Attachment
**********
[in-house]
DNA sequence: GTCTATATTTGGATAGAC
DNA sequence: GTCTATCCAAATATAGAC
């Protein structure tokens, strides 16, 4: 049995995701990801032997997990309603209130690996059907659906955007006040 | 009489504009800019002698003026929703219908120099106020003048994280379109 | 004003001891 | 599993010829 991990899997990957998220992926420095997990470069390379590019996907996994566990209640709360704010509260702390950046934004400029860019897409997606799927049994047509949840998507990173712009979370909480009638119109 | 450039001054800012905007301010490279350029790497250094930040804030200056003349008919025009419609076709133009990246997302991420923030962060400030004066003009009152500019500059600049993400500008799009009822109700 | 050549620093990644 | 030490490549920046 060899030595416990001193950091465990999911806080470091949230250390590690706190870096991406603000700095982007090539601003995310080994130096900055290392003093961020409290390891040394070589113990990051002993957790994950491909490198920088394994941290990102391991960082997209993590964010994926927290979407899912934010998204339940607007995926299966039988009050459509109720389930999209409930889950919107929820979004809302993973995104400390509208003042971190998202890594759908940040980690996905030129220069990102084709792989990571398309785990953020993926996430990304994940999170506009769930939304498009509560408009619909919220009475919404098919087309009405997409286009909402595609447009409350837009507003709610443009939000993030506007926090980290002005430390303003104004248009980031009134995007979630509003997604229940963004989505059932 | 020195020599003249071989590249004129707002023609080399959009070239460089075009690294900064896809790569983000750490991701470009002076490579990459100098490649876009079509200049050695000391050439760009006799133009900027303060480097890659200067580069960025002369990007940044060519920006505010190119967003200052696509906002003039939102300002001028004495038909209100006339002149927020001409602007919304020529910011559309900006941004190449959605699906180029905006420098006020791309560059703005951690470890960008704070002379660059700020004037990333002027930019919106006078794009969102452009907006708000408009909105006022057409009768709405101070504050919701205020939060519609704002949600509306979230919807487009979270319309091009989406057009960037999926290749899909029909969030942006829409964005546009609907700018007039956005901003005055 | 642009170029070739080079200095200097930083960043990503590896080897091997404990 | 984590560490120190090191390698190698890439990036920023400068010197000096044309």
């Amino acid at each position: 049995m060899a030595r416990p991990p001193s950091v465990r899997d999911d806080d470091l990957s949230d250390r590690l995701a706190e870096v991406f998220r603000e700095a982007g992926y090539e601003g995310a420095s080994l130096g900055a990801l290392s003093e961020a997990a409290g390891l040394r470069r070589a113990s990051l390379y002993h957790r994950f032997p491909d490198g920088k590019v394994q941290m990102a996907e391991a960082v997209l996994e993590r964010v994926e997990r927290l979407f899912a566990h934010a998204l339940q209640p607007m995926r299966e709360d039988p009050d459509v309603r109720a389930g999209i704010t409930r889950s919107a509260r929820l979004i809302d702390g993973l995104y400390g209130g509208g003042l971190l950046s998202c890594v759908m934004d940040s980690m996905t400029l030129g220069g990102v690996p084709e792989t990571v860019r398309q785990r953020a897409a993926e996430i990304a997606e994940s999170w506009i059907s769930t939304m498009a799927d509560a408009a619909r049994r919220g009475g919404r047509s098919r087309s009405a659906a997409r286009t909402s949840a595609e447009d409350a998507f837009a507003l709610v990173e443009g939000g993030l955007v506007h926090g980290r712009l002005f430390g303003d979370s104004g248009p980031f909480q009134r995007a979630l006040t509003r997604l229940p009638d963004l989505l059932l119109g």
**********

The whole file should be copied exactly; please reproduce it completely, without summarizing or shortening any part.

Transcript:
[in-house]
DNA sequence: GTCTATATTTGGATAGAC
DNA sequence: GTCTATCCAAATATAGAC
């Protein structure tokens, strides 16, 4: 049995995701990801032997997990309603209130690996059907659906955007006040 | 009489504009800019002698003026929703219908120099106020003048994280379109 | 004003001891 | 599993010829 991990899997990957998220992926420095997990470069390379590019996907996994566990209640709360704010509260702390950046934004400029860019897409997606799927049994047509949840998507990173712009979370909480009638119109 | 450039001054800012905007301010490279350029790497250094930040804030200056003349008919025009419609076709133009990246997302991420923030962060400030004066003009009152500019500059600049993400500008799009009822109700 | 050549620093990644 | 030490490549920046 060899030595416990001193950091465990999911806080470091949230250390590690706190870096991406603000700095982007090539601003995310080994130096900055290392003093961020409290390891040394070589113990990051002993957790994950491909490198920088394994941290990102391991960082997209993590964010994926927290979407899912934010998204339940607007995926299966039988009050459509109720389930999209409930889950919107929820979004809302993973995104400390509208003042971190998202890594759908940040980690996905030129220069990102084709792989990571398309785990953020993926996430990304994940999170506009769930939304498009509560408009619909919220009475919404098919087309009405997409286009909402595609447009409350837009507003709610443009939000993030506007926090980290002005430390303003104004248009980031009134995007979630509003997604229940963004989505059932 | 020195020599003249071989590249004129707002023609080399959009070239460089075009690294900064896809790569983000750490991701470009002076490579990459100098490649876009079509200049050695000391050439760009006799133009900027303060480097890659200067580069960025002369990007940044060519920006505010190119967003200052696509906002003039939102300002001028004495038909209100006339002149927020001409602007919304020529910011559309900006941004190449959605699906180029905006420098006020791309560059703005951690470890960008704070002379660059700020004037990333002027930019919106006078794009969102452009907006708000408009909105006022057409009768709405101070504050919701205020939060519609704002949600509306979230919807487009979270319309091009989406057009960037999926290749899909029909969030942006829409964005546009609907700018007039956005901003005055 | 642009170029070739080079200095200097930083960043990503590896080897091997404990 | 984590560490120190090191390698190698890439990036920023400068010197000096044309």
């Amino acid at each position: 049995m060899a030595r416990p991990p001193s950091v465990r899997d999911d806080d470091l990957s949230d250390r590690l995701a706190e870096v991406f998220r603000e700095a982007g992926y090539e601003g995310a420095s080994l130096g900055a990801l290392s003093e961020a997990a409290g390891l040394r470069r070589a113990s990051l390379y002993h957790r994950f032997p491909d490198g920088k590019v394994q941290m990102a996907e391991a960082v997209l996994e993590r964010v994926e997990r927290l979407f899912a566990h934010a998204l339940q209640p607007m995926r299966e709360d039988p009050d459509v309603r109720a389930g999209i704010t409930r889950s919107a509260r929820l979004i809302d702390g993973l995104y400390g209130g509208g003042l971190l950046s998202c890594v759908m934004d940040s980690m996905t400029l030129g220069g990102v690996p084709e792989t990571v860019r398309q785990r953020a897409a993926e996430i990304a997606e994940s999170w506009i059907s769930t939304m498009a799927d509560a408009a619909r049994r919220g009475g919404r047509s098919r087309s009405a659906a997409r286009t909402s949840a595609e447009d409350a998507f837009a507003l709610v990173e443009g939000g993030l955007v506007h926090g980290r712009l002005f430390g303003d979370s104004g248009p980031f909480q009134r995007a979630l006040t509003r997604l229940p009638d963004l989505l059932l119109g």